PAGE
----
Specialist/expert at the Laboratory of Linguistic Marketing at the Linguistic faculty of the Humanitarian Institute of a branch of the Northern (Arctic) Federal University, Associate Professor Natalya Oskolkova, who holds a PhD in Linguistics, at the request of the regional Investigative Committee conducted a linguistic analysis. Criminal Investigator, Senior Lieutenant of Justice Petrov asked her to answer the following questions:

1. Is the information posted on the site by the user POMORY... intended to incite hatred or hostility, and insult the dignity of a person or group of people on the basis of gender, race, ethnicity, language, origin, religious faith or membership of a particular social group, completely publicly or through the use of the media?
2. Is the material posted on the site... evidence of extremist views on the part of its author?

The expert Oskolkova came to the conclusion that the comments being analysed contained information intended to incite public hatred based on ethnicity and intended to insult the dignity of Russians specifically. She said that the comments "were put into the public domain.. so that .. the information contained in them was publicly available." And finally the expert witness Oskolkova drew the conclusion that "the comments being analysed could be regarded as verbal extremism, insofar as they contributed to inciting inter-ethnic hatred and were publicly available," says a correspondent for the Open News Agency.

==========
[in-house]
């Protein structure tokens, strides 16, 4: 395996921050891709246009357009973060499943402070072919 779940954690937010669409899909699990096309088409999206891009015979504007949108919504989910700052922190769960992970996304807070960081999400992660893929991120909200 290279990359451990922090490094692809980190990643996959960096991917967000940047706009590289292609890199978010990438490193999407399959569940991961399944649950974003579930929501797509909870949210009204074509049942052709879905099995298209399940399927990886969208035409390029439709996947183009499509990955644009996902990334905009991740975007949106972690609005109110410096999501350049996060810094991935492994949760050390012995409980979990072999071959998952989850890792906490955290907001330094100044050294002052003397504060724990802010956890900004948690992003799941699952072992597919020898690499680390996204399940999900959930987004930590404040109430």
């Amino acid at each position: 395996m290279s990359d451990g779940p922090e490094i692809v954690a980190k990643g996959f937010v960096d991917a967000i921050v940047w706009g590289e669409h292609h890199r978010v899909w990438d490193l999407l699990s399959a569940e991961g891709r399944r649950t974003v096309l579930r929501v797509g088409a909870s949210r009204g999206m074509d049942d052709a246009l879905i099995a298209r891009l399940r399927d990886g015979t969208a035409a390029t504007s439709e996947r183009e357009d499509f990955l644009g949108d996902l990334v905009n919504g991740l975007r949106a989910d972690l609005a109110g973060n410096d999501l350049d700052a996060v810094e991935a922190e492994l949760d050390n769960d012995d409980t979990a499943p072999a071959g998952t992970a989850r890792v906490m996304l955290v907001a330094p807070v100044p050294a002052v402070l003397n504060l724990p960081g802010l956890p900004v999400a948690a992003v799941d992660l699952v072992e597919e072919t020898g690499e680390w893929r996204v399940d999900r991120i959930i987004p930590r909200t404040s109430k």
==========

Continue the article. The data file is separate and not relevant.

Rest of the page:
Specialist in the field of Russian language, text linguistics, verbal conflict resolution studies and legal linguistics, who holds a PhD in linguistics, Professor at the faculty of Russian language and verbal culture at the Institute of Linguistics and Intercultural Communication at the Northern (Arctic) Federal University named after Lomonosov Tatyana Sidorova, who has over 40 years' experience, including 20 as an expert, today appeared in court as an expert witness.

"The analysis of the materials on the site, the conclusion of the expert witness Oskolkova and the decision to conduct a judicial linguistic analysis show that the questions posed to the expert were not formulated correctly and the conclusion of the expert is unsubstantiated and does not take into account all the linguistic facts," was the conclusion of the expert Sidorova.